Havasu Falls is the most well-known aqua-blue Havasupai Waterfall, which cascades over deep-orange travertine cliffs in a desert oasis of breathtaking beauty.
The beauty of the falls, rugged cliffs around and the area’s natural beauty has enchanted millions of visitors.
The popular aqua-blue Havasupai Falls collection includes Navajo Falls, Fifty Foot Falls, Mooney Falls and Beaver Falls.
These falls are part of the Havasupai Indian Reservation in the Grand Canyon National Park.
Cascading over 90-foot into a stunning turquoise pool, Havasu Falls is a must-visit Grand Canyon spot.
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How to Get to Havasu Falls
Havasu Falls lies two miles beneath Supai village, but the only route to the village is a trail that starts at Hualapai Hilltop, as there is no road access.
You can reach Havasu Falls in three ways hiking, helicopter, and mule ride.
You can drive as far as Hualapai Hilltop, park, and decide what to do.
Here are some of the most popular routes with distances and travel times:
|Peach Springs AZ
|1 hr 14 min
|1 hr 41 min
|From Flagstaff AZ
|2 hr 45 min
|From Las Vegas NV
|3 hr 41 min
|From Sedona AZ
|3 hr 23 min
|From South Rim AZ
|3hr 28 min
|From Phoenix AZ
|4 hr 19 min
What to Expect
When planning to hike to the spectacular Havasu Falls, be aware that the 10-mile trail to the campground is quite steep, especially on the upper end.
The trail is also rocky and fully exposed to the sun in some spots.
However, when you witness the first sight of the turquoise pool, all of your fatigue is bound to vanish.
Havasu Falls will welcome you with a cool breeze of fresh water and a sight you will never forget.
When carrying heavy luggage, opting for a mule pack to take to the campground is better.
Best time to visit Havasu Falls
Havasu Falls is best visited in the spring or fall when the weather is milder and fewer tourists are around.
The best times to go hiking and camping in Havasu Canyon are in April, May, September, and October.
However, the weather can be erratic, and flash floods can happen at any time of the year.
Things To Do
Havasu Falls are genuinely beautiful, offering more than just stunning beauty.
There are a variety of exciting activities to enjoy while exploring the area, such as swimming, hiking, and camping.
These activities provide plenty of fun and excitement for those looking to make the most of their visit to Havasu Falls.
The most exciting ones are:
Try the Havasu Falls hiking trail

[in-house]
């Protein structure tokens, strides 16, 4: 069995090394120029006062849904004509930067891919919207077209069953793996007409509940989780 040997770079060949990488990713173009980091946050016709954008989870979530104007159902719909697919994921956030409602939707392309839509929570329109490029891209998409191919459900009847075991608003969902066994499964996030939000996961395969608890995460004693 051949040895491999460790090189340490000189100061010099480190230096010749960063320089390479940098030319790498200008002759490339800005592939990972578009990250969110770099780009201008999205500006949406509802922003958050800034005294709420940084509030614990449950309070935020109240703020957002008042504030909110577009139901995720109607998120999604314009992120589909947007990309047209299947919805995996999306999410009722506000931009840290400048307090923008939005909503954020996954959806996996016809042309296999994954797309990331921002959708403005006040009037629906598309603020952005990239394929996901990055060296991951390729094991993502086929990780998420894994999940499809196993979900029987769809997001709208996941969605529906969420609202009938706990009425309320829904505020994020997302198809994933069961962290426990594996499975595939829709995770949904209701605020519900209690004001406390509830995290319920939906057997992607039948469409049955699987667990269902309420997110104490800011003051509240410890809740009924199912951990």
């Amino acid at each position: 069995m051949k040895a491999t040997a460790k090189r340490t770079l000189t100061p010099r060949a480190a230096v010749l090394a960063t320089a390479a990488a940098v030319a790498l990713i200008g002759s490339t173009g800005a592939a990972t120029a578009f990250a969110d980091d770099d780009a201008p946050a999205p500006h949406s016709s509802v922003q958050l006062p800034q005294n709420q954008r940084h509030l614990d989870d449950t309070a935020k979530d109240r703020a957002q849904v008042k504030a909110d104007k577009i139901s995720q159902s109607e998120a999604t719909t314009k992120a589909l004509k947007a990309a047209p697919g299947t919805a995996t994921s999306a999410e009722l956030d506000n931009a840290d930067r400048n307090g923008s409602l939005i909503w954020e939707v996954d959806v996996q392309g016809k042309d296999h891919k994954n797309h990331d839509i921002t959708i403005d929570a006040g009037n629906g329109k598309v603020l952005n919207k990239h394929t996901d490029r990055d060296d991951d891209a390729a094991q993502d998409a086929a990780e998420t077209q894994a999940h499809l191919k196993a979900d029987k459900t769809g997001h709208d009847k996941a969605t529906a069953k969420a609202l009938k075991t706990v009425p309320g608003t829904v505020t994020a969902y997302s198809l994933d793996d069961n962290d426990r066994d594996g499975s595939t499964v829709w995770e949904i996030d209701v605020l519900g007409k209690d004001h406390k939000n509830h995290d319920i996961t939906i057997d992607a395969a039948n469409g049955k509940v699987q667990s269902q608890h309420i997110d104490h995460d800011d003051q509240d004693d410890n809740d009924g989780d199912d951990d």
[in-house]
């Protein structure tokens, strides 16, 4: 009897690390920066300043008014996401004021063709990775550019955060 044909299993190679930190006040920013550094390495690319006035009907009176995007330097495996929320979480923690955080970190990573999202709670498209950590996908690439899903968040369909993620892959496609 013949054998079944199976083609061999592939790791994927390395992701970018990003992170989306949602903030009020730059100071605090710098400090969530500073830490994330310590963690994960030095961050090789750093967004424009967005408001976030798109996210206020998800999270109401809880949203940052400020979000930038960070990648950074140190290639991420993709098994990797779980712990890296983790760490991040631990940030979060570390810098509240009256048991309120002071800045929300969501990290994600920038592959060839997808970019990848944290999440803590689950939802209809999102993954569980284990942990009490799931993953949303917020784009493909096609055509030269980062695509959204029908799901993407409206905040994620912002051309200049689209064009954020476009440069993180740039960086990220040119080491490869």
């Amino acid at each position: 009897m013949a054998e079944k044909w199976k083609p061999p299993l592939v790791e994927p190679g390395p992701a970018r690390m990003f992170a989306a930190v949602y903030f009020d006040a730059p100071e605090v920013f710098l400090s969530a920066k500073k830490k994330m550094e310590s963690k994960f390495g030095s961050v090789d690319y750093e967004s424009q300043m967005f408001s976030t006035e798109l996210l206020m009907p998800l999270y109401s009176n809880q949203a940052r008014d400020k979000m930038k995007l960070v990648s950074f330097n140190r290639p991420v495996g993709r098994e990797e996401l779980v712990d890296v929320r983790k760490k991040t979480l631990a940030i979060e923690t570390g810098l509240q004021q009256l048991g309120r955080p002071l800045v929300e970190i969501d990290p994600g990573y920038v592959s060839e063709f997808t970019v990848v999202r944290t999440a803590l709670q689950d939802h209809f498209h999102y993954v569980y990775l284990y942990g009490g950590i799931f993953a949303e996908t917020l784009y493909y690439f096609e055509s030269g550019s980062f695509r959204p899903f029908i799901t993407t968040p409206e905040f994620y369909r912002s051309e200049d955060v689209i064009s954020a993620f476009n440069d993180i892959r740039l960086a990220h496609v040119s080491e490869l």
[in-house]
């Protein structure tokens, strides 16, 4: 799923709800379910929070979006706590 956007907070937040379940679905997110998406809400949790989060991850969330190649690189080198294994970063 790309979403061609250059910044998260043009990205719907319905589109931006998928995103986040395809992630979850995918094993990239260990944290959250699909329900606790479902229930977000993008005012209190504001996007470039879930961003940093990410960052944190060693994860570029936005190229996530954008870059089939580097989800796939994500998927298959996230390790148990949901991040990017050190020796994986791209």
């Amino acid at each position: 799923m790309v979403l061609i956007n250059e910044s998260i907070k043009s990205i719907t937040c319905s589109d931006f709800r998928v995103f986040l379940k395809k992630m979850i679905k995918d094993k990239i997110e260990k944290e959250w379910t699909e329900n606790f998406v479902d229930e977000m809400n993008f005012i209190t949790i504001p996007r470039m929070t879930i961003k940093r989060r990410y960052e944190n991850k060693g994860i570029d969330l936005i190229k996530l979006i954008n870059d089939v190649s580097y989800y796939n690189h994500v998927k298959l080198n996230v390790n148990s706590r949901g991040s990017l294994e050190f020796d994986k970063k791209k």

Havasu Falls hiking trail is one of the most beautiful trails in the Grand Canyon.
The hike is 25 miles round trip from the Hualapai Hilltop parking lot to Beaver Falls and back.
A hike to Havasu Falls involves camping and various other exciting activities.
It takes 3 nights and 4 days to finish this hike hence all campground reservations need to be made for 3 days.
The trail is challenging and hard for beginners, with a total elevation gain of 2500 feet.
Note: Visitors planning to hike to Havasu Falls must get a hiking permit from the Havasupai Reservation site.
Havasu Falls Cliff Jumping
Havasu Falls is a popular destination among adventure seekers who love cliff jumping.
The waterfall, part of the Grand Canyon, plunges 100 feet into a turquoise-colored lake.
Cliff jumping at Havasu Falls demands a 10 to 15-foot leap into the water below, so it’s not for the timid.
The adrenaline rush and breathtaking views make it a must-try activity for thrill-seekers visiting the area.
Helicopter Journey to Supai Village
The helicopter journey from Havasupai Hilltop to Supai Village takes about 15 minutes.
To reach Havasu Falls, however, you must hike at least two miles from the town.
Weather conditions play a large part in this mode of travel, so it is essential to consider that.
Note that Helicopter reservations should be made in advance, so arrive at Hualapai Hilltop before 10 am and sign in.
Native members have priority boarding, while tourists will be allowed based on their order of arrival.
If you have never experienced a backpacking trip to Havasu Falls, make the journey easier by renting a mule service from the Havasupai Tribe.